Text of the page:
You might think these negatives would include the cemetery or the high heating costs, but the old Methodist church we acquired did not have a cemetery onsite, and we took great pains to insulate well so we don’t have extraordinary heating costs. Buy wisely and renovate with care are the pieces of advice there.
But … there are a few irritating things about living in a church.
No. 1: We feel guilty when we swear and play rock music in our house.
This is a sacred space, after all. To be honest, all homes should be considered a sacred space, but ours very obviously is one. There’s not cross on our steeple anymore, but taking the Lord’s name in vain seems especially wrong here. And have you listened to the lyrics of rock music? Profane is probably a clinical way to describe them. I once believed listening to “Hotel California” would send me straight to hell. You can check out anytime you like, but you can never leave. Now it’s a regular on our playlist.
Just because it makes us feel guilty doesn’t mean we don’t still do it.
No. 2: Delivery services still don’t quite understand our address is a residence now.
Frequently, my shipping address comes up as “not valid” on various shopping websites. Amazon has figured it out, and our UPS guy is such a regular he now knows when we’re off camping or otherwise carousing, but I still can’t get Ulta to deliver “hazardous materials” (aka wrinkle cream) to our address. The electric company still classifies us a a commercial building (which means they can cut off our electricity in the middle of winter if we don’t pay our bill, unlike residential skallywags). We’ve been officially rezoned, but the delivery world doesn’t quite agree yet.
No. 3: There’s no tiptoeing around here, Missy!
Our floors and stairways are 129 years old now. They’re beautifully refinished, but their age means they creak and groan when you walk on them. If you think you’re going to sneak around here, forget it. The other morning I tried to leave Tyler sleeping in bed. No dice. He knew I was getting up as soon as my feet hit the floor (and he might have used some of the aforementioned swear words to express his displeasure!). Don’t get me wrong, I Love our original floors with a capital L. They’re like no other floors in the world, unique in their own little squeaks and cackles. But a hundred thousands parishioners have walked on them before, and they make noise. This can be a drawback when you’re trying to be under the radar.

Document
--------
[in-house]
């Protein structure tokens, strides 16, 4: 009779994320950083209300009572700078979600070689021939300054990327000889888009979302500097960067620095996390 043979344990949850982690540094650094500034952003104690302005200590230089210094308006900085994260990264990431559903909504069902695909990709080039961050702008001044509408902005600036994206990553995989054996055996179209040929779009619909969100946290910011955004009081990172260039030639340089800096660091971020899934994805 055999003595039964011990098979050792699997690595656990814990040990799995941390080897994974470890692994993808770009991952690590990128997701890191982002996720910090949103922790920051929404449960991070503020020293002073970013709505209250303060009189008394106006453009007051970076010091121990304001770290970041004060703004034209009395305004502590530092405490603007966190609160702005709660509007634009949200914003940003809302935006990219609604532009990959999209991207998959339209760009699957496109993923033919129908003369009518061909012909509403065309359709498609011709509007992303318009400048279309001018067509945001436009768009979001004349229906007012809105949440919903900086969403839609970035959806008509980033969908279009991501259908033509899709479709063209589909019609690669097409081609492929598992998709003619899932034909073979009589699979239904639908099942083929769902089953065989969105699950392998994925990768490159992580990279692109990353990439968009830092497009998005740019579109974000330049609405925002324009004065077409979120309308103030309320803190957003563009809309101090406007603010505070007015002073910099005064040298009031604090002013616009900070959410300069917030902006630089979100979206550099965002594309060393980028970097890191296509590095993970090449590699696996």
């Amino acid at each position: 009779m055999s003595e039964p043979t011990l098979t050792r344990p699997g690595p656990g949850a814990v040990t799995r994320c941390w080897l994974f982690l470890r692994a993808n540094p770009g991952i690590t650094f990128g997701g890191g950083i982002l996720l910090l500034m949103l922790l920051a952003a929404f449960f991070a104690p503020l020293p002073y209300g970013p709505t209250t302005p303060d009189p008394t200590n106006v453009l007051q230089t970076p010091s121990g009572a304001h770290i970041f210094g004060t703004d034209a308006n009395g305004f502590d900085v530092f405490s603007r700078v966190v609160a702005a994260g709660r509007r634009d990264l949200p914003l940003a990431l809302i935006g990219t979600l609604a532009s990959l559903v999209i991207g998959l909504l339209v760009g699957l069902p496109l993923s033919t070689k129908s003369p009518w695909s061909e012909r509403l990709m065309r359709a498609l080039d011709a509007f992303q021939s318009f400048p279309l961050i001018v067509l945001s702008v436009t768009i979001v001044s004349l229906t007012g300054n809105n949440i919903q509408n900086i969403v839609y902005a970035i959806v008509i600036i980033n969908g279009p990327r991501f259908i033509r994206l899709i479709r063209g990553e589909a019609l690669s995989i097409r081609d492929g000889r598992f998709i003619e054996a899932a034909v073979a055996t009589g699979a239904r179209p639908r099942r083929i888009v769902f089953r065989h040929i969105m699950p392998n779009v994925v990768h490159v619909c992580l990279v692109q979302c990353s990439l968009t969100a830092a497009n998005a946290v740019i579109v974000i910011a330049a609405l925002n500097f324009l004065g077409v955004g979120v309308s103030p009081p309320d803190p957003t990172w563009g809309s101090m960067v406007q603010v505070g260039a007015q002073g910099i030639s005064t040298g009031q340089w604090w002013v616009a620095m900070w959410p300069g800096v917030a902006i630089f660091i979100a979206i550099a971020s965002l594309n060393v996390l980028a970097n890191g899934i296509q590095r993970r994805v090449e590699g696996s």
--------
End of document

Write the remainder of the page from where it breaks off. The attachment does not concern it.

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Coming soon: Three glorious things about living in a church.
“And what is so rare as a day in June? Then, if ever, come perfect days,” opined poet James Russell Lowell. Perfect days, I think, for a little outdoor project.
I painted a couple of beat-up chairs on just such a day last year. We found the chairs in our former rental house, and the property manager told us when we moved in, “They’re yours now!” One chair had been sitting outside through many rain storms from the looks of it. The seat had a crack in it. The other was stashed in the basement, covered in cobwebs. But whenever I encounter solid wood furniture that has seen better days, I see a potential paint project.
I sanded these beauties and swished on a couple of coats of Fusion paint. First the back spindles were painted in Sterling gray and then the rest of the chairs was painted in Raw Silk. I find the subtle contrast of two similar colors preferable to more dramatic color choices, but you do you.
I draped a quilt top on one of the chairs. The unfinished quilt top was gifted to me from a former parishioner who believed it belonged in the church. It is quite old, I’m guessing from the early 20th century, and each of the white blocks features the name of a woman (and a few men) who belonged to the Methodist congregation at the time. I agree with my benefactor: the memento belongs here.
As I have mentioned many times here, I am repeatedly impressed with the way a couple coats of paint can improve a hunk of wood. The hardest part is the waiting between coats, and even that’s not so difficult when you can enjoy June’s gentle breezes.